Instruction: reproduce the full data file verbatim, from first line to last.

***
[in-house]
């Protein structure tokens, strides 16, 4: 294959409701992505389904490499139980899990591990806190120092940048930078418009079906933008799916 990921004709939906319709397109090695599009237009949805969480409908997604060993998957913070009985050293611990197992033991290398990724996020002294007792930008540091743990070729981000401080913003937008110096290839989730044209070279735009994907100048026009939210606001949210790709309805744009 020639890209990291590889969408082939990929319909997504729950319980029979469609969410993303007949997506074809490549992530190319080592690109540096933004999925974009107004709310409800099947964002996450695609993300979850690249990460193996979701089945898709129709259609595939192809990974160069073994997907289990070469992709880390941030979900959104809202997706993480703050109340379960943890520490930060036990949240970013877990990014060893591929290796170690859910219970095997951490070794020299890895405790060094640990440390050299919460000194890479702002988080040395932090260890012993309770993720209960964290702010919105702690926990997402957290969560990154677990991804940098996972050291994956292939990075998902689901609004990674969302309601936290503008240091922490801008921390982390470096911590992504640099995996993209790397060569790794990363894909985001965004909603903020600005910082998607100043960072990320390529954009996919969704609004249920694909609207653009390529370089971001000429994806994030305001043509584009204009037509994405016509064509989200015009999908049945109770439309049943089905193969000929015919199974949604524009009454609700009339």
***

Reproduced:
[in-house]
């Protein structure tokens, strides 16, 4: 294959409701992505389904490499139980899990591990806190120092940048930078418009079906933008799916 990921004709939906319709397109090695599009237009949805969480409908997604060993998957913070009985050293611990197992033991290398990724996020002294007792930008540091743990070729981000401080913003937008110096290839989730044209070279735009994907100048026009939210606001949210790709309805744009 020639890209990291590889969408082939990929319909997504729950319980029979469609969410993303007949997506074809490549992530190319080592690109540096933004999925974009107004709310409800099947964002996450695609993300979850690249990460193996979701089945898709129709259609595939192809990974160069073994997907289990070469992709880390941030979900959104809202997706993480703050109340379960943890520490930060036990949240970013877990990014060893591929290796170690859910219970095997951490070794020299890895405790060094640990440390050299919460000194890479702002988080040395932090260890012993309770993720209960964290702010919105702690926990997402957290969560990154677990991804940098996972050291994956292939990075998902689901609004990674969302309601936290503008240091922490801008921390982390470096911590992504640099995996993209790397060569790794990363894909985001965004909603903020600005910082998607100043960072990320390529954009996919969704609004249920694909609207653009390529370089971001000429994806994030305001043509584009204009037509994405016509064509989200015009999908049945109770439309049943089905193969000929015919199974949604524009009454609700009339």